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You may ask how does one communicate with plants, rocks, or trees? It is really very simple, but it requires the ability to tune in, look inward, be patient, to activate your third eye, and to open your heart. Intuition means learning from your own inner knowing. For the truth is that we already know everything or have access to all that we do need to know. We simply need to remember that we possess these innate abilities and remember how to access them. The more we practice, the easier it gets.

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For example, you either have the plant or rock in front of you, or you simply imagine it in your mind’s eye. You can verbalize aloud or simply think the words in your mind, but clearly express the intent of your request. Then wait for an answer. It may not come in a linear way. It may appear in the form of a synchronistic event. It may flash as an image in your mind’s eye. You may sense a knowing of what to do without any words or images at all. Because all of creation is inter-connected, we are all part of a world-wide web of knowing, communicating, interacting at all times. Plants and rocks are not objects to be discarded or purchased. They are conscious beings. They are our neighbors and our friends.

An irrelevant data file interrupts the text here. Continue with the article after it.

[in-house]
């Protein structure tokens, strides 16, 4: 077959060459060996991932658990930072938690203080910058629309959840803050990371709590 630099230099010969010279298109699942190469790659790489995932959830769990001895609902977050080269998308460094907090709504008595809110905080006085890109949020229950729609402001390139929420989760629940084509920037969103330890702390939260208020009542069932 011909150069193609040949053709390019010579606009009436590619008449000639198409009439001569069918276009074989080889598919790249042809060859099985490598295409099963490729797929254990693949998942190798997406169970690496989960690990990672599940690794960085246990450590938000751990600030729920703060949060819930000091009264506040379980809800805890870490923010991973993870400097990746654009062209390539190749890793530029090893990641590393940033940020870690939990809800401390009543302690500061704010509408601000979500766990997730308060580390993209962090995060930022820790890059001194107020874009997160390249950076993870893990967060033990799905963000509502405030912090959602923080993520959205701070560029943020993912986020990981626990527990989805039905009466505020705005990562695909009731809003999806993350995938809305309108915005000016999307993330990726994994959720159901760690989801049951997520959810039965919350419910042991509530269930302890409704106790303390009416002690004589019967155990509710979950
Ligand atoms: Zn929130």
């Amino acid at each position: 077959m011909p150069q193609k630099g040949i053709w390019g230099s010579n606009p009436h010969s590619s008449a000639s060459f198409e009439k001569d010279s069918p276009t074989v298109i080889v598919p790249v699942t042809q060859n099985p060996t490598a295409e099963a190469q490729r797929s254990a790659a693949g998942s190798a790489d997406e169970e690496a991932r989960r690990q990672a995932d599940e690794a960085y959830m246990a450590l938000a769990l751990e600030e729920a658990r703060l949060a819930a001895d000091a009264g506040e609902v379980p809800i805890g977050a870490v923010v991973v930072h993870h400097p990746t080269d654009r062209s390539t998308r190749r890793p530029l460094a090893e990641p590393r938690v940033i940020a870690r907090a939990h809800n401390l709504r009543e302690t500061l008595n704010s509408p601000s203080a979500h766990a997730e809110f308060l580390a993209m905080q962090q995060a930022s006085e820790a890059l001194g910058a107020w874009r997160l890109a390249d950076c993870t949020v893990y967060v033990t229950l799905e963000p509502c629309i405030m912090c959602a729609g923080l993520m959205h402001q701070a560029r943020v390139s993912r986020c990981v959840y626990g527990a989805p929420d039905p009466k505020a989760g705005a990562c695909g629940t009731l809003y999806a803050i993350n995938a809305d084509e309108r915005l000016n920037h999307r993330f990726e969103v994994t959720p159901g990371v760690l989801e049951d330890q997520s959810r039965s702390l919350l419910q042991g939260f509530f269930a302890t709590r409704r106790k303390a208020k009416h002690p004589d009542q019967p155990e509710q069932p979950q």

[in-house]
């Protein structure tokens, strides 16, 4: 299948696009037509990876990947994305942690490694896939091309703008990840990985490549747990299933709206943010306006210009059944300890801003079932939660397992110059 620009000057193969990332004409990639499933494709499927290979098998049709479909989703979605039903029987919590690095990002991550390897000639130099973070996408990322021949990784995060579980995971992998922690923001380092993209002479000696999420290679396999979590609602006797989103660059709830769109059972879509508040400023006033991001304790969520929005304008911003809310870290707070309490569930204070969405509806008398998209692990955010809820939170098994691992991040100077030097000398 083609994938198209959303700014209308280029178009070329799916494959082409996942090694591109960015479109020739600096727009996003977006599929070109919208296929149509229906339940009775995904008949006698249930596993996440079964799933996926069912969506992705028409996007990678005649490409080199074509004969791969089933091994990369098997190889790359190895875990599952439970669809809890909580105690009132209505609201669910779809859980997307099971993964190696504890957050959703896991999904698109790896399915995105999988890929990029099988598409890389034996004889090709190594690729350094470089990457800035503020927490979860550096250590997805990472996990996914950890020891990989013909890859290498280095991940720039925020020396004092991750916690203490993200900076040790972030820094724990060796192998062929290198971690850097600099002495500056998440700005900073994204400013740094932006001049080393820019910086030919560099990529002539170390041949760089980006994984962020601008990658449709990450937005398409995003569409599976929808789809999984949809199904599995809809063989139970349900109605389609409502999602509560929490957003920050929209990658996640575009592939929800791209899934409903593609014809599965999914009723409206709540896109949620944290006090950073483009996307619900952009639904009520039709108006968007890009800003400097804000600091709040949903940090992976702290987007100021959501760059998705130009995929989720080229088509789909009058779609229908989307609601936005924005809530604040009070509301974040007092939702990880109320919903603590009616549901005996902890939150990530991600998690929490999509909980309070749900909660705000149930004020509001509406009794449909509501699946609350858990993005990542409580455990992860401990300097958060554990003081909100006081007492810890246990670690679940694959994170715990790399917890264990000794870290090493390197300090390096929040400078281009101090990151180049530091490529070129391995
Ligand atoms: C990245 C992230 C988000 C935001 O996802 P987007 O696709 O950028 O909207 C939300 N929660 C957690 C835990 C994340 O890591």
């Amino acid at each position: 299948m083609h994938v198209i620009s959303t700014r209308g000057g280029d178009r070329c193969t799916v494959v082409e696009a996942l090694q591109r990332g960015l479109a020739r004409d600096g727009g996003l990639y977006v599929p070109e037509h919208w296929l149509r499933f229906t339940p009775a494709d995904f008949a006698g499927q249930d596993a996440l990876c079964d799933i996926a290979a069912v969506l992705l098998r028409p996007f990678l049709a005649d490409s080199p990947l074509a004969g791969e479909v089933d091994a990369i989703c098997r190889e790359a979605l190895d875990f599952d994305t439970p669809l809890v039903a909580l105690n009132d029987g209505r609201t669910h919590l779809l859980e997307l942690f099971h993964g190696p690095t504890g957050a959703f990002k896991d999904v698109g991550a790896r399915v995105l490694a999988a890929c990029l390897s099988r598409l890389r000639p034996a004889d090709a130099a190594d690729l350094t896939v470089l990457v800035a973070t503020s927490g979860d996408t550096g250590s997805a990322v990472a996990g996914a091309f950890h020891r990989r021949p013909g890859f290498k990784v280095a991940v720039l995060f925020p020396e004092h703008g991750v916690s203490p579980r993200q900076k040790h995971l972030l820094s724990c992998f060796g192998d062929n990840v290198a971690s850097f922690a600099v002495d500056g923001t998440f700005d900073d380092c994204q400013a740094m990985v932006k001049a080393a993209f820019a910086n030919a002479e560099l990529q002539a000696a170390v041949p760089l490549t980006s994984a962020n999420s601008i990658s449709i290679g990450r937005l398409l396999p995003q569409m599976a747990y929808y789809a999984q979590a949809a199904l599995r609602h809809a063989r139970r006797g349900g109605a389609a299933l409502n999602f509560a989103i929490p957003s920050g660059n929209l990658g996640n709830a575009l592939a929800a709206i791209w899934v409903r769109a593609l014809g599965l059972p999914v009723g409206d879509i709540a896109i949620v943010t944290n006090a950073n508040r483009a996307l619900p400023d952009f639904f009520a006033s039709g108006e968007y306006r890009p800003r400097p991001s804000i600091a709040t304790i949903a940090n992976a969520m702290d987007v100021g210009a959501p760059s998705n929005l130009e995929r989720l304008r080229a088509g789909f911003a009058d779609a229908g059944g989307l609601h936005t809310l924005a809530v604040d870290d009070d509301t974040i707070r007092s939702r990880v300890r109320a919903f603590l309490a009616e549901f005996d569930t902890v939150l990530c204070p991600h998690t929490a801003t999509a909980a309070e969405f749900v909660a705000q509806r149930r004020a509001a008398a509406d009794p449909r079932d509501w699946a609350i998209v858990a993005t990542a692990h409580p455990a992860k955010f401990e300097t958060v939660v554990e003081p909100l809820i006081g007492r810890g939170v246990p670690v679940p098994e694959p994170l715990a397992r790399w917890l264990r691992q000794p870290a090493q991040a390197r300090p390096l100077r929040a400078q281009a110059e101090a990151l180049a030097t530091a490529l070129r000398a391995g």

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The conscious gardener cannot discard a plant, trim a tree, pull a weed without the thought: “How am I influencing this being?” What is this tree, weed, or plant feeling right now?” It is a paradigm shift for the gardener, for we all have been conditioned to think of plants, rocks, soil, trees, as silent passive objects without much importance or connection to us. We are taught to think of them as decorative elements that make a landscape look pretty. Few of us realize that they are thoughtful, have strategies, desires, and fears, just as we do.

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The intuitive, compassionate new gardener has a heart full of respect and gratitude for the plant world. Sometimes we are not sure how to deal with the complexity of this new (to us) interactive relationship with the plant kingdom and with the planet herself, but to simply be open to learn, to remember to show gratitude, and to begin to ask questions, to ask permission when moving or cutting plants, is a good start!